The president’s budget includes a $16.3 billion reduction in Medicare Indirect Medical Education (IME) payments, seen in previous budget requests from the administration, a new proposal to equalize Medicare rates for services provided in off-campus hospital outpatient departments (HOPD) and other provider settings totaling $29.5 billion in savings, and a reduction of Medicare bad debt reimbursement from 65 percent to 25 percent saving $31.1 billion over ten years.
Sen. Charles Schumer (D-N.Y) expressed his disagreement with the proposed cuts to graduate medical education (GME) stating, “I oppose the administration strongly and vehemently, and I can’t even understand your logic here.” Sen. Schumer then noted the administration’s recognition of the national physician shortage adding, “Your budget proposal recognizes we have a physician shortage, and we do if we’re going to insure more people, we need physicians. That’s one of the places where the ACA didn’t really do the job in terms of filling the gap of new physicians that we need and it sort of adds insult to injury to now cut the payment to teaching hospitals. They’re not going to teach as many medical students and make them become doctors if you’re going to cut this.”
Secretary Burwell said the administration is focusing on investing in additional workforce training programs, responding, “We are trying to make sure we balance the needs, and our proposal also targets funding and additional funding for those that go into primary care and specialties where we have shortages.”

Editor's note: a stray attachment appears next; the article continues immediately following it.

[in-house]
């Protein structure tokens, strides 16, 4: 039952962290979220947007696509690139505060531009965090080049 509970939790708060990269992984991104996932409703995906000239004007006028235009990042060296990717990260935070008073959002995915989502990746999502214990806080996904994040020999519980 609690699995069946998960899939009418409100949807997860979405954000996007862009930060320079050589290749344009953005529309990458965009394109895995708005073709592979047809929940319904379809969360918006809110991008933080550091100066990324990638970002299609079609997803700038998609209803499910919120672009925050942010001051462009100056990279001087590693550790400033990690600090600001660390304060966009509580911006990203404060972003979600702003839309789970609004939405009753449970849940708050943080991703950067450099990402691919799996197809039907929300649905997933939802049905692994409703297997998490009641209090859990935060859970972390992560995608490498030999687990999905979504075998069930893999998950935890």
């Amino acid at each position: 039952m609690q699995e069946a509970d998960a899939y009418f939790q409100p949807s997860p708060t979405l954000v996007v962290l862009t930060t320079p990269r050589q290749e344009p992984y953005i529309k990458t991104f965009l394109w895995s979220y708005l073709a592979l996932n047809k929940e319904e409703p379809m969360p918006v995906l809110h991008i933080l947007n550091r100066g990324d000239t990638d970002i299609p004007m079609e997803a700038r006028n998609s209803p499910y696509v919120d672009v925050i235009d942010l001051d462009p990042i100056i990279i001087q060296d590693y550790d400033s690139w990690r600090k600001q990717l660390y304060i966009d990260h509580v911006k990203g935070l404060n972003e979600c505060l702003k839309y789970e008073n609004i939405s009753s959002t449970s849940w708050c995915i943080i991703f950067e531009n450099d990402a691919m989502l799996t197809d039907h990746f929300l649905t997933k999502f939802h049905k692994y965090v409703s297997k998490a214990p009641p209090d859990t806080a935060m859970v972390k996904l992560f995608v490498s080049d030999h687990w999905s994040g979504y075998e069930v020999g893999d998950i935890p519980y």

Sen. Schumer rebutted, “I think you’re robbing Peter to pay Paul. I certainly believe in the programs you mention. They’ve been around for a while, they haven’t filled our need, and what we’ve proposed, a bunch of us, and it’s bipartisan support, is that we increase the number of slots and we allocate half of that increase to primary care and it seems to me a much better and tested way to go than relying on these new programs who have never filled the gap.”
Senate Finance Committee Chair Orrin Hatch (R-Utah), opened the hearing praising Secretary Burwell for her responsiveness since being confirmed last year and added, “I hope that we can work together in the coming months on both Affordable Care Act and entitlement issues to create solutions that work for all Americans. Finally, I just want to note that while there is much in the President's budget that I disagree with, there are areas where I think we can find common ground.”
In her opening testimony Secretary Burwell outlined the focus of the budget stating it “builds on savings and reforms in the ACA with additional measures to strengthen Medicare and Medicaid, and to continue the historic slow-down in health care cost growth. Medicare proposals in our Budget, for example, more closely align payments with the costs of providing care, encourage health care providers to deliver better care and better outcomes for their patients, improve access to care, and create incentives for beneficiaries to seek high-value services.”
During his remarks, Sen. Robert Menendez (D-N.J.) reviewed last year’s extension of the “Two-Midnights rule,” delay signed into law by the president as part of the sustainable growth rate (SGR) patch. He asked Secretary Burwell to inform the committee about what CMS has done for the hospital’s physicians and Medicare recovery contractors once the delay is lifted. Sec. Burwell said, “the issue of medical judgment which is one that has been raised with us in terms of the problems around that rule, that's something we'd like to have a conversation with.”
Sen. Rob Portman (R-Ohio) echoed his colleague’s concerns adding, “we got to come up with a common-sense way to address hospital inpatient and observation stays…so I hope you work with us on that.”